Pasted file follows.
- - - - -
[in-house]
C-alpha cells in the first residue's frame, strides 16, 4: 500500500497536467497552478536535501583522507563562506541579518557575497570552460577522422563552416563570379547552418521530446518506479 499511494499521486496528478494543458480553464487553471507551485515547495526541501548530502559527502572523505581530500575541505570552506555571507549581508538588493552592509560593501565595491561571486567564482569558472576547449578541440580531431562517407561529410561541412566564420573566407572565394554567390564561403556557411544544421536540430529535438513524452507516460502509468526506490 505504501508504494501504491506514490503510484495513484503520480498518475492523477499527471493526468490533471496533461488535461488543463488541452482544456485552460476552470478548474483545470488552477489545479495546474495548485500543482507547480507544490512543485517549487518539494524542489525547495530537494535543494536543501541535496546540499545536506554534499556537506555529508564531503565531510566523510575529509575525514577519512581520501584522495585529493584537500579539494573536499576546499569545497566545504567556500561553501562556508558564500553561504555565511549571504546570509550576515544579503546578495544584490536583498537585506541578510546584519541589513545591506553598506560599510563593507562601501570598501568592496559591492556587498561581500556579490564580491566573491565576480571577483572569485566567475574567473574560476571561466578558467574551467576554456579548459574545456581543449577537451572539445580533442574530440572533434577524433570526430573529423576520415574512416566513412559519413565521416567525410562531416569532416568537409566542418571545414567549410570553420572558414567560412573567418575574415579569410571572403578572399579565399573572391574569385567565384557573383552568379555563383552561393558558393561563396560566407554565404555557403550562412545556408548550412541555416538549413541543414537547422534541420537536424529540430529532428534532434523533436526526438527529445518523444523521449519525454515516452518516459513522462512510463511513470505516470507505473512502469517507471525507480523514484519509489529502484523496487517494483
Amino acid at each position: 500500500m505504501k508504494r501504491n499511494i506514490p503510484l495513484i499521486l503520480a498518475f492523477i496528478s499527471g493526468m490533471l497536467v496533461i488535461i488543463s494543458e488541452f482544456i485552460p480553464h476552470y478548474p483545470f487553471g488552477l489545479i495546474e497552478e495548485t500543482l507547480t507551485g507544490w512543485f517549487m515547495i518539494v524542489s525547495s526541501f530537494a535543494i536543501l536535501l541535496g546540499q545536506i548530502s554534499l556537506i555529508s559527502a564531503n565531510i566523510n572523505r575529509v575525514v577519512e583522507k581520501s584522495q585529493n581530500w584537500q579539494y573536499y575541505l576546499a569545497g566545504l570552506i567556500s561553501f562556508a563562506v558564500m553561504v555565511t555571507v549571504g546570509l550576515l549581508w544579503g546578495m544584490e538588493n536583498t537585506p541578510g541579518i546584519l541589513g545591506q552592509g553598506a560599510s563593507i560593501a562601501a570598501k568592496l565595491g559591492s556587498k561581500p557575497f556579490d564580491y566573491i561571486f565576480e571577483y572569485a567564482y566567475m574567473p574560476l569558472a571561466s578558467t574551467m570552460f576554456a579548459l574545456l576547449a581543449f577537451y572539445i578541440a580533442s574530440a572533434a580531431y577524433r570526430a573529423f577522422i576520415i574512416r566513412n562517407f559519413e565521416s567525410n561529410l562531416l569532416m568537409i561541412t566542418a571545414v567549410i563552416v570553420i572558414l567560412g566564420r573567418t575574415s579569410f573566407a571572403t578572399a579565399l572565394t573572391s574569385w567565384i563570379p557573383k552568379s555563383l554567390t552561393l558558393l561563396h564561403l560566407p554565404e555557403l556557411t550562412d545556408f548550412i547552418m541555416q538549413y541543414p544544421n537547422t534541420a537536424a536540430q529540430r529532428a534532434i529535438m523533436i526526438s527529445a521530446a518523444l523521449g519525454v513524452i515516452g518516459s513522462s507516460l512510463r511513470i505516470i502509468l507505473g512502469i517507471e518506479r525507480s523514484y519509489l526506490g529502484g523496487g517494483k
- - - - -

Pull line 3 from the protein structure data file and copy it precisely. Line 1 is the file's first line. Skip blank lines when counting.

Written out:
Amino acid at each position: 500500500m505504501k508504494r501504491n499511494i506514490p503510484l495513484i499521486l503520480a498518475f492523477i496528478s499527471g493526468m490533471l497536467v496533461i488535461i488543463s494543458e488541452f482544456i485552460p480553464h476552470y478548474p483545470f487553471g488552477l489545479i495546474e497552478e495548485t500543482l507547480t507551485g507544490w512543485f517549487m515547495i518539494v524542489s525547495s526541501f530537494a535543494i536543501l536535501l541535496g546540499q545536506i548530502s554534499l556537506i555529508s559527502a564531503n565531510i566523510n572523505r575529509v575525514v577519512e583522507k581520501s584522495q585529493n581530500w584537500q579539494y573536499y575541505l576546499a569545497g566545504l570552506i567556500s561553501f562556508a563562506v558564500m553561504v555565511t555571507v549571504g546570509l550576515l549581508w544579503g546578495m544584490e538588493n536583498t537585506p541578510g541579518i546584519l541589513g545591506q552592509g553598506a560599510s563593507i560593501a562601501a570598501k568592496l565595491g559591492s556587498k561581500p557575497f556579490d564580491y566573491i561571486f565576480e571577483y572569485a567564482y566567475m574567473p574560476l569558472a571561466s578558467t574551467m570552460f576554456a579548459l574545456l576547449a581543449f577537451y572539445i578541440a580533442s574530440a572533434a580531431y577524433r570526430a573529423f577522422i576520415i574512416r566513412n562517407f559519413e565521416s567525410n561529410l562531416l569532416m568537409i561541412t566542418a571545414v567549410i563552416v570553420i572558414l567560412g566564420r573567418t575574415s579569410f573566407a571572403t578572399a579565399l572565394t573572391s574569385w567565384i563570379p557573383k552568379s555563383l554567390t552561393l558558393l561563396h564561403l560566407p554565404e555557403l556557411t550562412d545556408f548550412i547552418m541555416q538549413y541543414p544544421n537547422t534541420a537536424a536540430q529540430r529532428a534532434i529535438m523533436i526526438s527529445a521530446a518523444l523521449g519525454v513524452i515516452g518516459s513522462s507516460l512510463r511513470i505516470i502509468l507505473g512502469i517507471e518506479r525507480s523514484y519509489l526506490g529502484g523496487g517494483k